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The UN Department of Peacekeeping Operations looks after UN peacekeeping interventions.

Do these operations require unanimous support, majority support or something else?

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According to Wikipedia, the missions are approved by the UN Security Council after a peace treaty has been negotiated:

Once a peace treaty has been negotiated, the parties involved might ask the United Nations for a peacekeeping force to oversee various elements of the agreed upon plan. This is often done because a group controlled by the United Nations is less likely to follow the interests of any one party, since it itself is controlled by many groups, namely the 15-member Security Council and the intentionally diverse United Nations Secretariat.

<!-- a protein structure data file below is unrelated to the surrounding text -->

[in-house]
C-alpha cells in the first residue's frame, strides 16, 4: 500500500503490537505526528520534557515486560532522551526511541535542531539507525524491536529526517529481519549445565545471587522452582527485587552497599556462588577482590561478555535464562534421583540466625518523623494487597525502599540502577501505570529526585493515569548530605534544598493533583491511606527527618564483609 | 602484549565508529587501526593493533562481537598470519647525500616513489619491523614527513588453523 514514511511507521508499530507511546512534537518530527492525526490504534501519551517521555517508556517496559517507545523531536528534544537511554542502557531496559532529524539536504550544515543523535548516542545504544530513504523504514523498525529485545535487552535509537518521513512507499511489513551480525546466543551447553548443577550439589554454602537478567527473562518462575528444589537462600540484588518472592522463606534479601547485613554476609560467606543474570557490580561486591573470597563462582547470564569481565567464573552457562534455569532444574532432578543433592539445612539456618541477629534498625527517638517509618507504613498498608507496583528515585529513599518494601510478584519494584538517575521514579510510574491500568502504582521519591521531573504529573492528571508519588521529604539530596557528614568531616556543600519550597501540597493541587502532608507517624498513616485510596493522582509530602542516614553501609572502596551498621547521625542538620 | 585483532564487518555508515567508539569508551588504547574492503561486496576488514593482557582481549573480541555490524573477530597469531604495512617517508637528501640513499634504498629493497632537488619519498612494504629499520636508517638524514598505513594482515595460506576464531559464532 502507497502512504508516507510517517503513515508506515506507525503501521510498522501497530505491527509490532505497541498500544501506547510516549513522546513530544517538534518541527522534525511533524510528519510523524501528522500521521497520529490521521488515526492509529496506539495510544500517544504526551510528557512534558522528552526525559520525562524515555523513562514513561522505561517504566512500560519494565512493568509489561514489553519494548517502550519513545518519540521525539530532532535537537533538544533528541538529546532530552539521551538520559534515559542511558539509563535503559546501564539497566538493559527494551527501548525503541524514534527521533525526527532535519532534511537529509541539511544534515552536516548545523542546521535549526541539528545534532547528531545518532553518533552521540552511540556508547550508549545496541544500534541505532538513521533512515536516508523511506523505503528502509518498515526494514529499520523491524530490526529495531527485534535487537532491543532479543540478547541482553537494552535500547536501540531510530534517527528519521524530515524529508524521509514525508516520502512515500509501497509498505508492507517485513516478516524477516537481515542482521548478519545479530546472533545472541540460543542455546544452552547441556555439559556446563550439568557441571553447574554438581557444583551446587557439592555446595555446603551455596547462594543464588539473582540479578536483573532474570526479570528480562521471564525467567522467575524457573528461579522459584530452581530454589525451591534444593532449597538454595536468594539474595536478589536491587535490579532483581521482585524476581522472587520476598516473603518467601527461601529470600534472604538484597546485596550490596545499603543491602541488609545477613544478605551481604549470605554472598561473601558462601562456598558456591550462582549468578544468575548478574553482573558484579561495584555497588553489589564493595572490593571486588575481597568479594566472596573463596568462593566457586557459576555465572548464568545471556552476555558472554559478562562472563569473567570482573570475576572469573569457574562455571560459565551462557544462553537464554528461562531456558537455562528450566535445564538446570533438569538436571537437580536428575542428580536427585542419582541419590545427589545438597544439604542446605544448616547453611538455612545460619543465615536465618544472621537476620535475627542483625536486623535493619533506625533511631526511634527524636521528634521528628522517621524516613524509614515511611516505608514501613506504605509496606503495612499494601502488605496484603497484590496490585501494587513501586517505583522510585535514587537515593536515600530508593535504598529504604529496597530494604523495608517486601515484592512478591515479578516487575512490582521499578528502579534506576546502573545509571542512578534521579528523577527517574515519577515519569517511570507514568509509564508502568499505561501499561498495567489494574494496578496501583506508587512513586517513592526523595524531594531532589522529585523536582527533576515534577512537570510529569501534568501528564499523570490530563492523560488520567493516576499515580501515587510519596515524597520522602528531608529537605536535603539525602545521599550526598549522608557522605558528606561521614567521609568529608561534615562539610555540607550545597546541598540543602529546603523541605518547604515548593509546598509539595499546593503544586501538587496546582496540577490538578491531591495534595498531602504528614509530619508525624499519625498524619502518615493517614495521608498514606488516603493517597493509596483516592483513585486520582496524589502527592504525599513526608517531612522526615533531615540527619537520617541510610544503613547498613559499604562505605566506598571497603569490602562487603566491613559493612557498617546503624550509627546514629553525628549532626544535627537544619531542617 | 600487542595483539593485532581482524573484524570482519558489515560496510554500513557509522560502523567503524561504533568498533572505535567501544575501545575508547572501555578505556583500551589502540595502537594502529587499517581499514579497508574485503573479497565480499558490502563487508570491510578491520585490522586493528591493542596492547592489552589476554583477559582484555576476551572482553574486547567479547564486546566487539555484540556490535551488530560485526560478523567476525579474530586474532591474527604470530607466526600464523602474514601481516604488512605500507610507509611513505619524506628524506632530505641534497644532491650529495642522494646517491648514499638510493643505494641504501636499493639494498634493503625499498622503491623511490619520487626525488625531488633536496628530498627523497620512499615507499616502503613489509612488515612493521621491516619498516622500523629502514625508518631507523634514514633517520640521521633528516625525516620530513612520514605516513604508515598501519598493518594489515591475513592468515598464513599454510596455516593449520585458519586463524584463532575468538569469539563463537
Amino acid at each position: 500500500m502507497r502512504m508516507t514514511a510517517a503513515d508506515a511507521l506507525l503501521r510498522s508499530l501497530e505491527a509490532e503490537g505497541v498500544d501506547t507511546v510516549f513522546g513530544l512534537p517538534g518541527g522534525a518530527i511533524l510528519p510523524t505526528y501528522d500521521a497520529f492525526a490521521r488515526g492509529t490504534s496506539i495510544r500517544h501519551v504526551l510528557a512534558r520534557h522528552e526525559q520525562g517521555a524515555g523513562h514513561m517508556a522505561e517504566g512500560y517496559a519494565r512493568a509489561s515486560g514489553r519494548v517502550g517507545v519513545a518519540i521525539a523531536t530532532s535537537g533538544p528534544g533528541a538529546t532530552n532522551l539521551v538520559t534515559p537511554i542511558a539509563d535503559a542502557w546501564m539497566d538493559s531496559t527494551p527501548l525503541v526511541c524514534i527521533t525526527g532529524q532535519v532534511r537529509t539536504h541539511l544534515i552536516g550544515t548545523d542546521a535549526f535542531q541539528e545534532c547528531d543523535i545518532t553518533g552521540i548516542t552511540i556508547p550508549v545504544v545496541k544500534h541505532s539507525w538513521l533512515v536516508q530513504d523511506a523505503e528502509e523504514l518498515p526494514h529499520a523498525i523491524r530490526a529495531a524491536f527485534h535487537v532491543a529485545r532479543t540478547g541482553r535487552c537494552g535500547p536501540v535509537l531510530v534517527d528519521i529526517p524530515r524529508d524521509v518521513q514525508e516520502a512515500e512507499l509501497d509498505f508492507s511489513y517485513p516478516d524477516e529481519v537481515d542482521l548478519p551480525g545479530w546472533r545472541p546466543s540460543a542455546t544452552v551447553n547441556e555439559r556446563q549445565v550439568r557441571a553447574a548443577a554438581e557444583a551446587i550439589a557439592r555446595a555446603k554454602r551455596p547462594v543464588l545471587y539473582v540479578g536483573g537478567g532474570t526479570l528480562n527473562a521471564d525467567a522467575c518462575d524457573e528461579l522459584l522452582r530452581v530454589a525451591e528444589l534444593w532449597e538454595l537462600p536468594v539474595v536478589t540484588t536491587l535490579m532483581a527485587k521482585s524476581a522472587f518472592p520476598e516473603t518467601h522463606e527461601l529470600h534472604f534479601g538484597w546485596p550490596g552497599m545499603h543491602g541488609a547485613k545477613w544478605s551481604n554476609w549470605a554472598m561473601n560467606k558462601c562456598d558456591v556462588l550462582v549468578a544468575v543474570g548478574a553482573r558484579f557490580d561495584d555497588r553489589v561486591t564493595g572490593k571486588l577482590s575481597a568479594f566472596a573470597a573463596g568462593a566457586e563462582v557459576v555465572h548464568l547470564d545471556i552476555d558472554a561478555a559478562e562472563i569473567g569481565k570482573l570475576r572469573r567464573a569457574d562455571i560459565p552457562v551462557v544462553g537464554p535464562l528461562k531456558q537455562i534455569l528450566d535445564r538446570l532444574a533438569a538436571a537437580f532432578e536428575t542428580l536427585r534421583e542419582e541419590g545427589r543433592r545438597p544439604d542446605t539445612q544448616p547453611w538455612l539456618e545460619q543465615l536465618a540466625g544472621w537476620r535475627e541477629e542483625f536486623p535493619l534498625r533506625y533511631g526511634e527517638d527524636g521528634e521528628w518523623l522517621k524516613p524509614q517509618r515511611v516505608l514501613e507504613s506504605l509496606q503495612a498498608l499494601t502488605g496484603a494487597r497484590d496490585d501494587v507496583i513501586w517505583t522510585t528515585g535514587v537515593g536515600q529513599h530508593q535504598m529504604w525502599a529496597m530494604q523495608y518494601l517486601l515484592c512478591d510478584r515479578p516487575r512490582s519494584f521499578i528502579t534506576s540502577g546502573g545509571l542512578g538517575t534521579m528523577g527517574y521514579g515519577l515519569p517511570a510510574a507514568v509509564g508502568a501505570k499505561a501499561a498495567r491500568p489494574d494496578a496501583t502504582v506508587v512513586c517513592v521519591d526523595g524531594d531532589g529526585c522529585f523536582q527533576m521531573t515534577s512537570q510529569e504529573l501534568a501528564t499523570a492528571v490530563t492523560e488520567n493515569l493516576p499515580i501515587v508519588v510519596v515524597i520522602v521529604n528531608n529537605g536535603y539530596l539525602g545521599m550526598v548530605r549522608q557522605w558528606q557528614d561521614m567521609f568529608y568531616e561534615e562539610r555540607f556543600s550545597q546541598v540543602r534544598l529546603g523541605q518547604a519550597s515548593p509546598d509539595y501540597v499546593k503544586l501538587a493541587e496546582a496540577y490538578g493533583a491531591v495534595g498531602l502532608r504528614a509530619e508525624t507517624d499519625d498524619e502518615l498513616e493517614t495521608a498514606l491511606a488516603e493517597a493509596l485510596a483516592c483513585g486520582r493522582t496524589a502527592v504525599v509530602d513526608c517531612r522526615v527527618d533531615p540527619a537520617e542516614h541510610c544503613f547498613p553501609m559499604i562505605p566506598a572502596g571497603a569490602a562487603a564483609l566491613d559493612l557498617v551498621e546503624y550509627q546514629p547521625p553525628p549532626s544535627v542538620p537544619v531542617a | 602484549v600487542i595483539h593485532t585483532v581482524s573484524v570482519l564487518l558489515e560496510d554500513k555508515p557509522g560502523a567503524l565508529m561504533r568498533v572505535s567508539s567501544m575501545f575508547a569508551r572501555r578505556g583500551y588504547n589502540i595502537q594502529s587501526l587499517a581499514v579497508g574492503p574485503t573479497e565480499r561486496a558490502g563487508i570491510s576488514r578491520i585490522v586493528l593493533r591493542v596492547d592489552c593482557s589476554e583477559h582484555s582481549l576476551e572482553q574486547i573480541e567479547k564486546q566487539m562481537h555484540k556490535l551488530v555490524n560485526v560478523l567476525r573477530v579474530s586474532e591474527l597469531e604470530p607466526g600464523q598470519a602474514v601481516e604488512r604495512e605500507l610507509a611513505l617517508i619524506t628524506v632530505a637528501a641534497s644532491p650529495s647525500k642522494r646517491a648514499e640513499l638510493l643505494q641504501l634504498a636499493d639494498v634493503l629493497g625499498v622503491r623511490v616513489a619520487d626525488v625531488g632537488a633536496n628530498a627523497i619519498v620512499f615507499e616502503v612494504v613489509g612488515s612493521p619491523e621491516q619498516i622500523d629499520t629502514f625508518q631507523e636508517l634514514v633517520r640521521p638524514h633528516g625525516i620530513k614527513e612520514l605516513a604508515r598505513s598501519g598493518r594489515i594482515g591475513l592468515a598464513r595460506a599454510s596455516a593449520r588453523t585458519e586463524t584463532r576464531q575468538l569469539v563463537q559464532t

If the Security Council approves the creation of a mission, then the Department of Peacekeeping Operations begins planning for the necessary elements. At this point, the senior leadership team is selected. The department will then seek contributions from member nations. Since the UN has no standing force or supplies, it must form ad hoc coalitions for every task undertaken. Doing so results in both the possibility of failure to form a suitable force, and a general slowdown in procurement once the operation is in the field.

  • Thank you. Is this subject to getting at least nine votes out of the fifteen Security Council members with no permanent member vetos? – Ben Feb 8 at 12:42
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    @Ben Since that is how the council works, I would say yes. – JJ for Transparency and Monica Feb 8 at 12:48

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